“People stereotype that these individuals are African American, but that’s not the case,” Schell said. “There is more suburban use.” Forty percent of those admitted are female, another shift in the demographics compared to one-third a decade ago.
Grose said the physical indicators of heroin use include a chemically enforced euphoria, nodding as in a dreamlike state and near sleep or drifting off for minutes or hours. She said for more tenured abusers, heroin may act like a stimulant that enables them to go about normal routines.
For others, it leaves them completely powerless to do anything. Other indicators are constricted pupils, slow breathing (which is how an overdose kills), itching, nausea and vomiting.
A heroin high now costs less than a decent bottle of wine, a movie ticket or a meal for two at a fast food restaurant. New federal laws that tighten access to opiates increased the price of prescription pain meds like OxyContin and Vicodin. A $10 bag of heroin offers a much cheaper high.
Some police agencies are taking a more holistic approach to treating the problem. Rather than throw users in jail, they help them seek treatment—often with the user’s record expunged if they stay clean.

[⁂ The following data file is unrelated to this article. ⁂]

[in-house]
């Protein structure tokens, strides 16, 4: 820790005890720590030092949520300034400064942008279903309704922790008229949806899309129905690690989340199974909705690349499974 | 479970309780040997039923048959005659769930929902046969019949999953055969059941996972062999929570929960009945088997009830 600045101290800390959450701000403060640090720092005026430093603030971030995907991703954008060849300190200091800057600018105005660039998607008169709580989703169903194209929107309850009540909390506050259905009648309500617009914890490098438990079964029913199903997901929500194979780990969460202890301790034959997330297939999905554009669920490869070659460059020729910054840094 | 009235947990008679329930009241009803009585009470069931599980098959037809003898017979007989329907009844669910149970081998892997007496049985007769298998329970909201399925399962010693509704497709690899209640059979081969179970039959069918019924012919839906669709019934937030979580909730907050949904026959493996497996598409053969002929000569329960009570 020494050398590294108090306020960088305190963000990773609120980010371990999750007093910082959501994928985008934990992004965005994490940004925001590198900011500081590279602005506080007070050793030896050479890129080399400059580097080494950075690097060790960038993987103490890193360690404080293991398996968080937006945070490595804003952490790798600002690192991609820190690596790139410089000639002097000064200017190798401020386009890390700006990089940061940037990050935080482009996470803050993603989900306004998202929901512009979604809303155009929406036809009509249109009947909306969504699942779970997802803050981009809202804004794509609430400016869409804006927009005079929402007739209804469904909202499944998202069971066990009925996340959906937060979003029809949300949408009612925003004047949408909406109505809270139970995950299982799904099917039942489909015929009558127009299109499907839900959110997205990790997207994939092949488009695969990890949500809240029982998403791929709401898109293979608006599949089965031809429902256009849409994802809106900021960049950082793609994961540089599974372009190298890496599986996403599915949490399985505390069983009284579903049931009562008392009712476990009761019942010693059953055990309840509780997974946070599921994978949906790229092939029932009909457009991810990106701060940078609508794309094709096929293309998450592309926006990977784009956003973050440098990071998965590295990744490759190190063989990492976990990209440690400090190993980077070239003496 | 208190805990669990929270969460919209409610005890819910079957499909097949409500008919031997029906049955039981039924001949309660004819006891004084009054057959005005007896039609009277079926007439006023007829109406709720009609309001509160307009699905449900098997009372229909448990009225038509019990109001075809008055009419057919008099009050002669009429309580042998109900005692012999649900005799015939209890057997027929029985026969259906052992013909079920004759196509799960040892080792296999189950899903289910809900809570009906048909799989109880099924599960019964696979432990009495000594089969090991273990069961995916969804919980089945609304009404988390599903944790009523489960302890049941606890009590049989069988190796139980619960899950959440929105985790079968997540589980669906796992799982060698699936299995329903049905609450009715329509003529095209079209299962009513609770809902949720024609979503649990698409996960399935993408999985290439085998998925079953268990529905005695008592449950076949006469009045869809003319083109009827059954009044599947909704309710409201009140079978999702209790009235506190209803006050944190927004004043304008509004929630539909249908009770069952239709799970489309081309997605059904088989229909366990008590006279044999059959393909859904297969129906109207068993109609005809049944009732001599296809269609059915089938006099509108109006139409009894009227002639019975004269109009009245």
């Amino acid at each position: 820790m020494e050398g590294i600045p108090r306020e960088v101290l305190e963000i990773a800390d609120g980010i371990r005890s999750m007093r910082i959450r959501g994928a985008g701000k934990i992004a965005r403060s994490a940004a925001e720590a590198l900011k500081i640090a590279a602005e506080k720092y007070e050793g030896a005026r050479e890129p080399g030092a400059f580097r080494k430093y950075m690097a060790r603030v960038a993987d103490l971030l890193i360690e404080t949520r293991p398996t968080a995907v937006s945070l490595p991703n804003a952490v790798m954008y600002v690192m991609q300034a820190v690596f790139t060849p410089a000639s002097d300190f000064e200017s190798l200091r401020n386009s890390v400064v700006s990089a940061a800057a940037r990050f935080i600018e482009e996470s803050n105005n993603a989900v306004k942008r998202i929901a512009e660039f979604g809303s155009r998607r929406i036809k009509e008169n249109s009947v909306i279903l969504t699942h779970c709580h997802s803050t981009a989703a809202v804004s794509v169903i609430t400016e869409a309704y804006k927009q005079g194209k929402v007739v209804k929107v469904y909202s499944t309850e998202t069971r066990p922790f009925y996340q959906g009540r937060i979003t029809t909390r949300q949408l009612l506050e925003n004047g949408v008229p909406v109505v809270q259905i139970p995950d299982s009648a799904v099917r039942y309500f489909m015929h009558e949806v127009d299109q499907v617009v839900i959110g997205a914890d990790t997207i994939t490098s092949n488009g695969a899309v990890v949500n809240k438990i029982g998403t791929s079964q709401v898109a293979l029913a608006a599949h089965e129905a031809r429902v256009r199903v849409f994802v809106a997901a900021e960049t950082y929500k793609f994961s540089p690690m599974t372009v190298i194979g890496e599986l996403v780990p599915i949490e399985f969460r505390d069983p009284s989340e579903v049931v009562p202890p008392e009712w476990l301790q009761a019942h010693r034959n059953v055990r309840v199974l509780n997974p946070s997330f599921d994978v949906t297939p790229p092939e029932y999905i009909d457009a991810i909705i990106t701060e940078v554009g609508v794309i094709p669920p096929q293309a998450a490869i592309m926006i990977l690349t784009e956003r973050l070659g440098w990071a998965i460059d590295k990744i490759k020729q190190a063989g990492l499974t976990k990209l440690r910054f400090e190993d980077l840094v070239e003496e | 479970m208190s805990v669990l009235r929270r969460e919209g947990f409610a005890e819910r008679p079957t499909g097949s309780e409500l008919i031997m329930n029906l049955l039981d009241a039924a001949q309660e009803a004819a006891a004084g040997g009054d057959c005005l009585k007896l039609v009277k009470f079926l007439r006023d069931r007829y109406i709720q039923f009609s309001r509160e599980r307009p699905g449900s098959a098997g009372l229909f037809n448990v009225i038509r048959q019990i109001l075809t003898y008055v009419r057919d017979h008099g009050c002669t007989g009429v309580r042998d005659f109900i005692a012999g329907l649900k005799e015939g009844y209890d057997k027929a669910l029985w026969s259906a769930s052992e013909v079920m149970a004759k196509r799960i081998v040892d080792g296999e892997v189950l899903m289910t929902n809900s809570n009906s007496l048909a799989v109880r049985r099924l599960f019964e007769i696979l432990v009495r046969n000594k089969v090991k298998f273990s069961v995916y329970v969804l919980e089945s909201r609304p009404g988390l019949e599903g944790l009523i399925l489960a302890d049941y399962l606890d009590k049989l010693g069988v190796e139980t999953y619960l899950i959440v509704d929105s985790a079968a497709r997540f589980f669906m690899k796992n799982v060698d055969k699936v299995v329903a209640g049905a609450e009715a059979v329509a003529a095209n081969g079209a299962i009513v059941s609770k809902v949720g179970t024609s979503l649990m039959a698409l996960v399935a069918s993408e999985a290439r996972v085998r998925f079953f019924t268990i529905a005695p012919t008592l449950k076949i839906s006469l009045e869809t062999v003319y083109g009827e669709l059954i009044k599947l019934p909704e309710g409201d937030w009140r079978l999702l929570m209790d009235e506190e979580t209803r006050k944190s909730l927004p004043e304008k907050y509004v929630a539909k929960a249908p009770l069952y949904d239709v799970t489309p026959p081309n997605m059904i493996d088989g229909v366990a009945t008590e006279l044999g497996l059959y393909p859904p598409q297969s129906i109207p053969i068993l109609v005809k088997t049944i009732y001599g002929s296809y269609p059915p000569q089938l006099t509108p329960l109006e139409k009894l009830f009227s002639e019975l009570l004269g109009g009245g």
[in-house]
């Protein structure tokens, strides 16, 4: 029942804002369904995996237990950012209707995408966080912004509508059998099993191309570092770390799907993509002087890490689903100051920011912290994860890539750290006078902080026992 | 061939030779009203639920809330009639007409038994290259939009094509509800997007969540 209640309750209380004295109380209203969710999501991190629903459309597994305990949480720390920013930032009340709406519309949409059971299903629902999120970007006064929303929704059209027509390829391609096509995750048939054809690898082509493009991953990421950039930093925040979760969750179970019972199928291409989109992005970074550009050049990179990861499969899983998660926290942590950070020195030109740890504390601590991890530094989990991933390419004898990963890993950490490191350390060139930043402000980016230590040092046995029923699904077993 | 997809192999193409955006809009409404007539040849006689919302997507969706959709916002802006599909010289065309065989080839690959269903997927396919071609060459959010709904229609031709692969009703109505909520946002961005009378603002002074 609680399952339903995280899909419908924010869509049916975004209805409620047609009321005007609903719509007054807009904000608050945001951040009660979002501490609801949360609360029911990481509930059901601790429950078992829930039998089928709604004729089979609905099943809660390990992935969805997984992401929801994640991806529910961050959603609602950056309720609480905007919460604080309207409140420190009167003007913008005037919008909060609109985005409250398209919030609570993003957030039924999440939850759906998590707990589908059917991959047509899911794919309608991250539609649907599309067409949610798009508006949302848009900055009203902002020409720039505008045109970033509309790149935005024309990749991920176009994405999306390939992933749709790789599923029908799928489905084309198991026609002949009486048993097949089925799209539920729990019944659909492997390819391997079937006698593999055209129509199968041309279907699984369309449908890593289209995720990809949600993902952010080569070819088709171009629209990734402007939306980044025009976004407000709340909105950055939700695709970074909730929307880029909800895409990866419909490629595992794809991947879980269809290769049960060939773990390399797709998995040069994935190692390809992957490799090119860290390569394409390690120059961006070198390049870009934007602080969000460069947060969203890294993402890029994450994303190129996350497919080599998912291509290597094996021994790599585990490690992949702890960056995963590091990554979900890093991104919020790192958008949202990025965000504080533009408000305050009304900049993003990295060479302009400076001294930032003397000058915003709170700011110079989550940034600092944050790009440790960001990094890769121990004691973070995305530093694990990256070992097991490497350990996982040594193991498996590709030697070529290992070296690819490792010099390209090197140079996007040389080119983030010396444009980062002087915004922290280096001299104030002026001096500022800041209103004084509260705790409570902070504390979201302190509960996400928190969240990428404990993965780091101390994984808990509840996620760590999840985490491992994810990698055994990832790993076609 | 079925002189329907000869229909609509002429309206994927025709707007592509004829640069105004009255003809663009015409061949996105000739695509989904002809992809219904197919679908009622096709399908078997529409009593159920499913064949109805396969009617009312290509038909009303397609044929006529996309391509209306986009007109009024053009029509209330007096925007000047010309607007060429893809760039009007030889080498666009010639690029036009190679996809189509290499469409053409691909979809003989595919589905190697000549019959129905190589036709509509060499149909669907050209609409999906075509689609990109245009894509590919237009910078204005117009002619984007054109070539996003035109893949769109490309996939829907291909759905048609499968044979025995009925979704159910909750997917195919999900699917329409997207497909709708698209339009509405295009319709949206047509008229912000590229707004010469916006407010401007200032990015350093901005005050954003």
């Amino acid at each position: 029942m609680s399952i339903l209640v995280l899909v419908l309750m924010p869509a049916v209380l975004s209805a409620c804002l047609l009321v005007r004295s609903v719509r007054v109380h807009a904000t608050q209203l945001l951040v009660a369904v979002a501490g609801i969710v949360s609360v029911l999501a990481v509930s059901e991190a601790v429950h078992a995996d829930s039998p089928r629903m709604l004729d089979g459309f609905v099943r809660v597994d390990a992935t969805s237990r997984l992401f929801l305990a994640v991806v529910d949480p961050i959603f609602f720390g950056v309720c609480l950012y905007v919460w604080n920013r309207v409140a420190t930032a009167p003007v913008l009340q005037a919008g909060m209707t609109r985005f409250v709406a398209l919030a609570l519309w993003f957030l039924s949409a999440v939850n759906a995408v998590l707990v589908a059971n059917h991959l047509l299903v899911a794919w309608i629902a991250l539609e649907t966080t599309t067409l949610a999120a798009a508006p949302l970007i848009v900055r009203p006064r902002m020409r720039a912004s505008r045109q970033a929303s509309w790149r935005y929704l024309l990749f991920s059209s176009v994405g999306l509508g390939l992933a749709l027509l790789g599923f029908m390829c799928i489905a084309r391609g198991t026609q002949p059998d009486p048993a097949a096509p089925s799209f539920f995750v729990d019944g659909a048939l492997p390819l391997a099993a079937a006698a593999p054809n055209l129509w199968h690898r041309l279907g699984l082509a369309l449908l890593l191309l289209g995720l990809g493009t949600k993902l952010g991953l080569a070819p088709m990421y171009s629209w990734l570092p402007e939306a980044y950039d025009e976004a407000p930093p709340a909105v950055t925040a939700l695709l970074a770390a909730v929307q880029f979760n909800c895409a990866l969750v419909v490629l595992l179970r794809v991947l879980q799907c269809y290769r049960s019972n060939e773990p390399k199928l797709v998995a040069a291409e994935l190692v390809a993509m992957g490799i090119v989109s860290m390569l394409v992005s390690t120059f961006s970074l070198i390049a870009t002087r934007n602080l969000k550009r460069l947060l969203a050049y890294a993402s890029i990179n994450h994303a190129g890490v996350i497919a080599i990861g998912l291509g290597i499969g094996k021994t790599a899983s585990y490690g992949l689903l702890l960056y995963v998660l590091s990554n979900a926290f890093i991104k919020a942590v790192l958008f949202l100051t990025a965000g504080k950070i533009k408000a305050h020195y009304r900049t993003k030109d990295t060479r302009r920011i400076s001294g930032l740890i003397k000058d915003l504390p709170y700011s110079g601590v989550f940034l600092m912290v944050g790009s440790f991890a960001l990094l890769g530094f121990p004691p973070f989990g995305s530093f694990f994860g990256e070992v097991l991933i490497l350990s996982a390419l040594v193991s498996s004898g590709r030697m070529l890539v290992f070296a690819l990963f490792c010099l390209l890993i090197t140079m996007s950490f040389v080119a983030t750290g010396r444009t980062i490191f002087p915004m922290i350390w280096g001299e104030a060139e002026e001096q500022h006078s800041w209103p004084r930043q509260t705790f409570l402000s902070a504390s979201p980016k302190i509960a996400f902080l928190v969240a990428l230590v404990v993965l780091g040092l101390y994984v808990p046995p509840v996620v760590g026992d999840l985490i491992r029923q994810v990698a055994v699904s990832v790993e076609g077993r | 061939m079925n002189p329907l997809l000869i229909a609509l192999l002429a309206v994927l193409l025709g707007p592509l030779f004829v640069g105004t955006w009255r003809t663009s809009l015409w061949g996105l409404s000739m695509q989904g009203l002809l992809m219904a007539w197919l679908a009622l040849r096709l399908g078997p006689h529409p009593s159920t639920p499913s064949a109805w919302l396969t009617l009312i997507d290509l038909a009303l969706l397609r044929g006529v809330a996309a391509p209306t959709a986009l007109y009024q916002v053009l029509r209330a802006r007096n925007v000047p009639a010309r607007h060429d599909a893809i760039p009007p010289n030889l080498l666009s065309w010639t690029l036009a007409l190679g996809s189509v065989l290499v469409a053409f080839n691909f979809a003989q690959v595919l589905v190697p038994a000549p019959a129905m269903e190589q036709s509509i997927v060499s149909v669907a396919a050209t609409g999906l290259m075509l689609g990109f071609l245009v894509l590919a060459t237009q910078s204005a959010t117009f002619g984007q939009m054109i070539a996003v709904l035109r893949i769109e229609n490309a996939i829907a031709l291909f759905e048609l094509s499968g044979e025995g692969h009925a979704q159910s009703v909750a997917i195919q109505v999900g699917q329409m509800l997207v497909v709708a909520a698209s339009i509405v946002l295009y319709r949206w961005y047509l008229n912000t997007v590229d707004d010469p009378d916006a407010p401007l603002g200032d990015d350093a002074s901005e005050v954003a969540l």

In the St. Louis region, the problem is so bad that the police have hosted town hall meetings at high school gyms to warn students and parents about the addictive nature of heroin, and the potential for a fatal overdose.
Grose said that drug courts can be a more effective alternative to jail time because participants are highly supervised by the drug court team and court which supports compliance through treatment. She said this helps to create an abstinent lifestyle.
“Many participants are provided additional community support services to help them improve overall life functioning,” she said. “Drug courts provide positive incentives and pro-social learning opportunities, help the participant find employment and become a productive member in the community.”
Grose said participants must submit to frequent drug testing to help combat relapse during their participation in the program. “Drug court programs offer a team approach to help give an educational hand-up to the participants rather than punishment.”